SINGING - well, I'm sure you've got the hang of it now.

TWANG.  (Now the guitar goes all fast.  You can dance, if you like.  Just make sure you've got your underwear on - I speak from experience here.)

But the maiden whose form was so cute and loveleee,
She sang and she danced, so undaunted was sheee,
Picked up the beans, cans and papers with lard in -
Threw them over the fence into the next-door garden!


Disclaimer; the writer of this blog in no way condones the flinging of rubbish into any gardens, let alone the next door neighbour's, particularly if they are in any way armed or in possession of a big dog.

It's all right you can stop singing now.  And if I catch anyone fol-de-diddling later, it will go hard with you...

Tuesday, 1 June 2010

What? I was asleep there... oh. Hello.

and then he grabbed the cucumber.  It was terrible, but at least the police stopped chasing us...

Oh! Gosh, you made me jump!  You really shouldn't creep up on blogs like that, I'm going to have to put in some kind of doorbell or something.  Anyway, now you're here, come in and shut the door, there's a draught.  Right.

I'm sure I had something very important to say, but, honestly, brain like a sieve again (if you don't believe me, just read my earlier blog about thought mice).  Still, now I'm here I'll just ramble on for a bit, so you might want to go and fetch some chocolate biscuits and have a sit down, it might be quite a while before I find a point to get to.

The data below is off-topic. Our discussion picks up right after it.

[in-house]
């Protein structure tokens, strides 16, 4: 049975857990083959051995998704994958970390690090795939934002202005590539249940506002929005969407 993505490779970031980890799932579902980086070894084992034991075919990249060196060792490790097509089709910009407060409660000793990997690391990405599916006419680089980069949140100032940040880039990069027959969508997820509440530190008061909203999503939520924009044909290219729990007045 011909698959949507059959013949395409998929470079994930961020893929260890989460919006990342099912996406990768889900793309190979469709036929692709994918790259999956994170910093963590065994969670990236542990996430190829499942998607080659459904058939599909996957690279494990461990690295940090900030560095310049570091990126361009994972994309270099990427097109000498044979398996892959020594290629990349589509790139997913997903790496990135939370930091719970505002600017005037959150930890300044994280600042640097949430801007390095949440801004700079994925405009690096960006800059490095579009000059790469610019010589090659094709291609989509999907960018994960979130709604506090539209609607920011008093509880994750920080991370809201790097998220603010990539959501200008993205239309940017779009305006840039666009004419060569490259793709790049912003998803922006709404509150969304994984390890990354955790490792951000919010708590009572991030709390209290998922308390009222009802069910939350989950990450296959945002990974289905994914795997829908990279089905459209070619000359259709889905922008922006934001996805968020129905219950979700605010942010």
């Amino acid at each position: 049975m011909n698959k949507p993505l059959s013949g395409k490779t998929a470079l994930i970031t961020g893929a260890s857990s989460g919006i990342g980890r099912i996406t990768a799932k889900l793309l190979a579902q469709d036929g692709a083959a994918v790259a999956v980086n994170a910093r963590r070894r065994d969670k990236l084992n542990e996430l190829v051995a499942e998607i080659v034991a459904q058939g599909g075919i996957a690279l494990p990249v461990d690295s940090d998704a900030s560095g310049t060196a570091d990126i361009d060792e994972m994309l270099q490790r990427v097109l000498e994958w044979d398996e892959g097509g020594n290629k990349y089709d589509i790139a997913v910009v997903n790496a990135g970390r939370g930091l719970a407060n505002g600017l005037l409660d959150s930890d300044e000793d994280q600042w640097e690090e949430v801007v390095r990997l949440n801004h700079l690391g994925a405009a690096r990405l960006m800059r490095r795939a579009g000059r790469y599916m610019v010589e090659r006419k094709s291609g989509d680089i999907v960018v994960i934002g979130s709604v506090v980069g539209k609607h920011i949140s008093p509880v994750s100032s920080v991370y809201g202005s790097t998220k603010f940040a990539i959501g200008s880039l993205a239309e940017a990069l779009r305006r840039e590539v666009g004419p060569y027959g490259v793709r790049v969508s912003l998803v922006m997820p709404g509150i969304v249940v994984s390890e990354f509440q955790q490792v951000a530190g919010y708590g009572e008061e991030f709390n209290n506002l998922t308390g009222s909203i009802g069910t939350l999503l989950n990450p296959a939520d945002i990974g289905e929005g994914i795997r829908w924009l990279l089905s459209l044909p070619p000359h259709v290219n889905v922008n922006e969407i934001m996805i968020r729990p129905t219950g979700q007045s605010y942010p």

Ah, I remember.  Spiders.  That was it.

There was a dead bat outside my front door the other day. Not that it died waiting to be let in, or that the postman had made a particularly unusual delivery and anyway it would have fitted through the letterbox, but there it was, casualty of cat-action I think.  And I found myself wondering... how come I'm not afraid of bats/rats/snakes etc, and yet the moderate crawlie-action of a very modest-sized spider can reduce me to actual screaming, leaving-the-room hysteria?  It's silly, and I know it's silly.  Rats can give you diseases (although all the ones I've ever had as pets have been most careful about washing their paws and not kissing if they've had a cold), snakes can bite.  Bats ...umm, I don't know why anyone is scared of bats, something to do with getting tangled in their hair or something but bats don't even have much hair and anyway I once kept one down my bra, and it's very hard to be scared of something you once had in your underwear, apart from Peter Andre, but I think that's a story for another time...

So why spiders?  I have reasoned to myself that it's because you can't see their eyes.  Even snakes who, let's face it, have all the facial expression of Amanda Holden after a 'BOGOF' Botox deal, you can see their eyes. Spiders allegedly have eight eyes.  BUT I CAN'T SEE THEM!  And that makes them sinister.  The FBI don't wear those dark glasses for nothing, you know.

It's the only reason I can think of, anyway.  That and the fact that spiders creep up on you when you aren't expecting it - I'm sure we've all done the 'putting on the dressing gown and subsequently finding a spider the size of a small Frisbee in there with you', haven't we?

And with that happy thought, and the knowledge that every one of you will be examining your dressing gowns with a paranoia I would be proud of, I shall leave you.

Close the door on your way out, and remember next time to knock.